Astronomers like what they see from rejuvenated NASA Hubble Space Telescope
By Jeff Salton
September 13, 2009
New images from the rejuvenated, more powerful NASA Hubble Space Telescope have universally delighted astronomers. Last week, observations from four of its six operating science instruments were released by NASA. They include colorful, multi-wavelength pictures of far-flung galaxies, a densely-packed star cluster, an eerie ‘pillar of creation’, and a ‘butterfly’ nebula.
Hubble's new instruments allow it to study the universe across a wider light spectrum, from ultraviolet all the way to near-infrared. Scientists also released spectroscopic observations that they hope will give up some more secrets to the universe.
Clearer and faster
The new instruments are more light-sensitive and improve Hubble's observing efficiency significantly. It is able to complete observations in a fraction of the time that was needed with prior generations of Hubble instruments making the space observatory much more powerful than it has been in the past.
"This marks a new beginning for Hubble," said Ed Weiler, associate administrator for NASA's Science Mission Directorate at NASA Headquarters in Washington. "The telescope was given an extreme makeover and now is significantly more powerful than ever, well-equipped to last into the next decade."
"I fought for the Hubble repair mission because Hubble is the people's telescope," said Senator Barbara Mikulski, chairwoman of the Commerce, Justice and Science Appropriations Subcommittee that funds NASA. "I also fought for Hubble because it constantly rewrites the science textbooks. It has more discoveries than any other science mission. Hubble is our greatest example of our astronauts working together with scientists to show American leadership and ingenuity.”
The first official images taken on the newly-upgraded Hubble Space Telescope were with an e2v Charge Coupled Device (CCD imaging sensors). e2v CCDs equip the Wide Field Camera 3 (WFC3), the new instrument installed on Hubble in May 2009.
The WFC3 is 10 times better than the previous camera aboard the telescope and is able to take large-scale, extremely clear and detailed pictures of the universe over a wide range of colors.
"We couldn't be more thrilled with the quality of the images from the new Wide Field Camera 3 and repaired Advanced Camera for Surveys, and the spectra from the Cosmic Origins Spectrograph and the Space Telescope Imaging Spectrograph," said Keith Noll, leader of a team at the Space Telescope Science Institute in Baltimore, which planned the early release observations. "The targets we've selected to showcase the telescope reveal the great range of capabilities in our newly upgraded Hubble."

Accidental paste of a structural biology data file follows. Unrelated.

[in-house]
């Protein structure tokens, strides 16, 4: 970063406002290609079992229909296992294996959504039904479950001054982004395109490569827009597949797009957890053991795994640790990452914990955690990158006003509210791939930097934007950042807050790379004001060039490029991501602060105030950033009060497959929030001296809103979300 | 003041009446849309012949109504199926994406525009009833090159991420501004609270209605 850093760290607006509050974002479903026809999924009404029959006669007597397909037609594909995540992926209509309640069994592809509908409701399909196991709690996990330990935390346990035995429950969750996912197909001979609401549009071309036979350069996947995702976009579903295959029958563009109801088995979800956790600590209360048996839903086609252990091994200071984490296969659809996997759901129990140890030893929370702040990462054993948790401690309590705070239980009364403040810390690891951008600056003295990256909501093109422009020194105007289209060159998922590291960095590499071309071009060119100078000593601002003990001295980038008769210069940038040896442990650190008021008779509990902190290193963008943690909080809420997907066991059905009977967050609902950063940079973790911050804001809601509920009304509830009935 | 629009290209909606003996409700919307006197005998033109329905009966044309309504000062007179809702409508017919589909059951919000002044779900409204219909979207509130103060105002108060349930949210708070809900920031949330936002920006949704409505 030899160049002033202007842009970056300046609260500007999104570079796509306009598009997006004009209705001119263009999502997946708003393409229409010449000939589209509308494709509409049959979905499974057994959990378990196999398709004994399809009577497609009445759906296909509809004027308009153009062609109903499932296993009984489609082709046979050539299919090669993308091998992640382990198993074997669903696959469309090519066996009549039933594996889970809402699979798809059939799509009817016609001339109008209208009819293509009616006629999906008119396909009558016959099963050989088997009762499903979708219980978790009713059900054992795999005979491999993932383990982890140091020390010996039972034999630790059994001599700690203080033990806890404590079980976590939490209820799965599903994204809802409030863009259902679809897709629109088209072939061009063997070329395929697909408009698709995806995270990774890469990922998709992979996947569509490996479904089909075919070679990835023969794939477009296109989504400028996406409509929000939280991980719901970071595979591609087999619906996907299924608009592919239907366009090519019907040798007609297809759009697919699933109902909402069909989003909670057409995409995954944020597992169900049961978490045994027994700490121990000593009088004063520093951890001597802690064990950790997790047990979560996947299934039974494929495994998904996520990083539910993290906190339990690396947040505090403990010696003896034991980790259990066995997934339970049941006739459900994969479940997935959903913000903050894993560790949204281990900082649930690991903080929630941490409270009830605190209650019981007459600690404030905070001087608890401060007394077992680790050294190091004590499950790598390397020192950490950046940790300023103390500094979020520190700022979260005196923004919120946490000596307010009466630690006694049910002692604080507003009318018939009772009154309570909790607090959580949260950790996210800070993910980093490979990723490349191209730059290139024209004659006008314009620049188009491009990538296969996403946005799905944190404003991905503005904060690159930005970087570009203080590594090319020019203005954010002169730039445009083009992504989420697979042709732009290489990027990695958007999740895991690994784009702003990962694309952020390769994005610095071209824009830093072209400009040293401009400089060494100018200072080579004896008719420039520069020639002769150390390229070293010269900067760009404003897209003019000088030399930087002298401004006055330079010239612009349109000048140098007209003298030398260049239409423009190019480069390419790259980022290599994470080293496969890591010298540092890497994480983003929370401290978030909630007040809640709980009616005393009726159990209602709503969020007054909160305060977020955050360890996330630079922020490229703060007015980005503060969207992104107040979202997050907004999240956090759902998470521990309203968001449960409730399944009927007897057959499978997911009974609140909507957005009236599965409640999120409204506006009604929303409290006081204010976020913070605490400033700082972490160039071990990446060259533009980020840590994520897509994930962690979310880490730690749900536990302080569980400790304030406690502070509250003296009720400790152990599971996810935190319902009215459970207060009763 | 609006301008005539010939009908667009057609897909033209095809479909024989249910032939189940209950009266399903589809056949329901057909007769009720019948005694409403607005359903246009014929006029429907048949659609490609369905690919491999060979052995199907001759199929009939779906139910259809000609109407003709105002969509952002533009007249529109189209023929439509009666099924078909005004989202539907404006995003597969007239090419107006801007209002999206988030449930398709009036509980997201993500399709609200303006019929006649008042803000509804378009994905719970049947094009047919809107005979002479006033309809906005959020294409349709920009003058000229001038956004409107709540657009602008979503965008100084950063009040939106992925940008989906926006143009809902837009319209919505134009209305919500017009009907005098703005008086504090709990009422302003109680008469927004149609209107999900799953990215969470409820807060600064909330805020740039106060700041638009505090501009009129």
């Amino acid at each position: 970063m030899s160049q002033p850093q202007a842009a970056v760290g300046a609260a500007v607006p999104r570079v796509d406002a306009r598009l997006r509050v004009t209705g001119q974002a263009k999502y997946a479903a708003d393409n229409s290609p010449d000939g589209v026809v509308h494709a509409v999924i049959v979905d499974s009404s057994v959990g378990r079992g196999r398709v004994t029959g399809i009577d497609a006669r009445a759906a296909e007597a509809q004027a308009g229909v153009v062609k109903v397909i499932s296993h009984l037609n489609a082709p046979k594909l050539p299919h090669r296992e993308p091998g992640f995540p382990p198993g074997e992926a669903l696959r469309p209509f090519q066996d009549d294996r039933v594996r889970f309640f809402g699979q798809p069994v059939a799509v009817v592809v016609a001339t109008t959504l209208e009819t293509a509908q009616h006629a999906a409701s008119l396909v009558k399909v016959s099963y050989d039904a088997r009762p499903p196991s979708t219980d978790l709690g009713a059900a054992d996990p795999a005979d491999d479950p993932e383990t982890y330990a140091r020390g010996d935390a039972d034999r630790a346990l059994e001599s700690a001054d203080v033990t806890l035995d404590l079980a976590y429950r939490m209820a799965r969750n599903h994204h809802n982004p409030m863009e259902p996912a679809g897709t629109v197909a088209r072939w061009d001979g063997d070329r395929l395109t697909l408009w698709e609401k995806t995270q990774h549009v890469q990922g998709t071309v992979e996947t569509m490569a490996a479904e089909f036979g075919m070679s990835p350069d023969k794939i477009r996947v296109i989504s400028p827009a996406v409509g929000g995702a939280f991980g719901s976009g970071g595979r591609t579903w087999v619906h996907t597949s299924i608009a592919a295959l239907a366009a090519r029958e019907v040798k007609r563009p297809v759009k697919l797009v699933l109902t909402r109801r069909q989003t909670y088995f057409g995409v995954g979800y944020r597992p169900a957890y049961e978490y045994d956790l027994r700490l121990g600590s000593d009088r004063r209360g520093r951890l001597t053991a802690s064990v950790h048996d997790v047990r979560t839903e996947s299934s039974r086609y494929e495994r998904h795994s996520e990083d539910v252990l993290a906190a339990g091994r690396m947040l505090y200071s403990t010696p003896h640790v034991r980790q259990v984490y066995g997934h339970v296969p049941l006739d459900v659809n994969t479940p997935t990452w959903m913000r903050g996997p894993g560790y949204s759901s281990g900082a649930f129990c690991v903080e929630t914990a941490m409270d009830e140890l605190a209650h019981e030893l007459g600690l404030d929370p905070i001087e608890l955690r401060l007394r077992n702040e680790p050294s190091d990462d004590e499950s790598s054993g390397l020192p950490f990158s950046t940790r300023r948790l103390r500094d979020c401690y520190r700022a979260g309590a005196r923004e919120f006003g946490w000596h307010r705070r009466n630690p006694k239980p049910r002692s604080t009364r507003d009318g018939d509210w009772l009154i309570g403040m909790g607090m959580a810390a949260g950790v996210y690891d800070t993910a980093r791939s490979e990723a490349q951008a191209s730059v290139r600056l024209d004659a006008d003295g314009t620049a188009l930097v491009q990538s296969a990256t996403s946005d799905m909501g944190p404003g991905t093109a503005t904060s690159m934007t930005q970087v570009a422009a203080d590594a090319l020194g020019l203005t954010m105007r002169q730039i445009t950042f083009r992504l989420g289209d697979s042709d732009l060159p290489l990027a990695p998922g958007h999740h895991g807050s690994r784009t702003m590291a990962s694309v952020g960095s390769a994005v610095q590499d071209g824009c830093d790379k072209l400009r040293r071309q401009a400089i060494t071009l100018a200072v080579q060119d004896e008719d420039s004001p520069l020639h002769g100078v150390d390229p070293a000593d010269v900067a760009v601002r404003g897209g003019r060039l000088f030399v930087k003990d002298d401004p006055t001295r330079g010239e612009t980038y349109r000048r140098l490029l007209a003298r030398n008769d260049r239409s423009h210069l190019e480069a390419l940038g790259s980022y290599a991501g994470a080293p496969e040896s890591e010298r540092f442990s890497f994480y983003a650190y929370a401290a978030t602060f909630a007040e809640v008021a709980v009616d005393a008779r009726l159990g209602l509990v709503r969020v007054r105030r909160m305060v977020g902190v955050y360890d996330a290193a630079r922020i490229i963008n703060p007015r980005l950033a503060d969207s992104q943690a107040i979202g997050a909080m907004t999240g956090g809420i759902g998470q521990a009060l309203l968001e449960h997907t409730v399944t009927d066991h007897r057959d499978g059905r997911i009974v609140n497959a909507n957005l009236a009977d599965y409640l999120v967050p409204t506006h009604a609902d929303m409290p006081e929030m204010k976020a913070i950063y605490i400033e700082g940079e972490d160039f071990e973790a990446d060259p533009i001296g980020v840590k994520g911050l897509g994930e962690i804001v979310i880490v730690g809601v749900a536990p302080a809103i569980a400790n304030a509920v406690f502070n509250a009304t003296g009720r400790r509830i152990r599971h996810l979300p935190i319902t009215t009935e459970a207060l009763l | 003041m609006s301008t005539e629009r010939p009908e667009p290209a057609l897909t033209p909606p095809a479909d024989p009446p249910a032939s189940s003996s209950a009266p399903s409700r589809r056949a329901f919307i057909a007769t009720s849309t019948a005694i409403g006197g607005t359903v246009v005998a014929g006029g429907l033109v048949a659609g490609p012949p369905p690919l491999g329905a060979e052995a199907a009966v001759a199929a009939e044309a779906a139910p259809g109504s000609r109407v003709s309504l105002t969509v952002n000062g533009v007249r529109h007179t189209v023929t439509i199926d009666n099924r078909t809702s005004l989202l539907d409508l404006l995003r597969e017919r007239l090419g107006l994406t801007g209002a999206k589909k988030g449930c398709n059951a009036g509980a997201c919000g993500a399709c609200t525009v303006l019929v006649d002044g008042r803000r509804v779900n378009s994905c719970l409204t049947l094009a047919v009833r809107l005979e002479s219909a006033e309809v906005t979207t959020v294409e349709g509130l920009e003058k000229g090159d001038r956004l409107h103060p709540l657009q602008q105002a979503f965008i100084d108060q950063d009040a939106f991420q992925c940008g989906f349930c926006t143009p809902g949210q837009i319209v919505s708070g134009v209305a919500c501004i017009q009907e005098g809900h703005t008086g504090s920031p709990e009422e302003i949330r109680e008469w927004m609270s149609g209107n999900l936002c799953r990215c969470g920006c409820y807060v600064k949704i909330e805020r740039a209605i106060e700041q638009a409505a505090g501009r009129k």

These results highlight the success of the STS-125 servicing mission in May when the Wide Field Camera 3 and Cosmic Origins Spectrograph were installed, and the Advanced Camera for Surveys and Space Telescope Imaging Spectrograph were repaired at the circuit board level. Mission scientists also said that the Near Infrared Camera and Multi-Object Spectrometer were returned to operation during the three months of calibration and testing.
For the past three months, scientists and engineers at the Space Telescope Science Institute and Goddard have been focusing, testing, and calibrating the instruments on-board Hubble.
"On this mission we wanted to replenish the 'tool kit' of Hubble instruments on which scientists around the world rely to carry out their cutting-edge research," said David Leckrone, senior project scientist for Hubble at NASA's Goddard Space Flight Center in Greenbelt, Md. "Prior to this servicing mission, we had only three unique instrument channels still working, and today we have 13. I'm very proud to be able to say, 'mission accomplished.' "
Hubble now enters a phase of full science observations ranging from studying the population of Kuiper Belt objects at the fringe of our solar system to surveying the birth of planets around other stars.
Plans are afoot to take the deepest-ever near-infrared image of the universe to reveal never-before-seen infant galaxies that existed when the universe was less than 500 million years old. Other planned observations will attempt to shed light on the behavior of dark energy, a repulsive force that is pushing the universe apart at an ever-faster rate.
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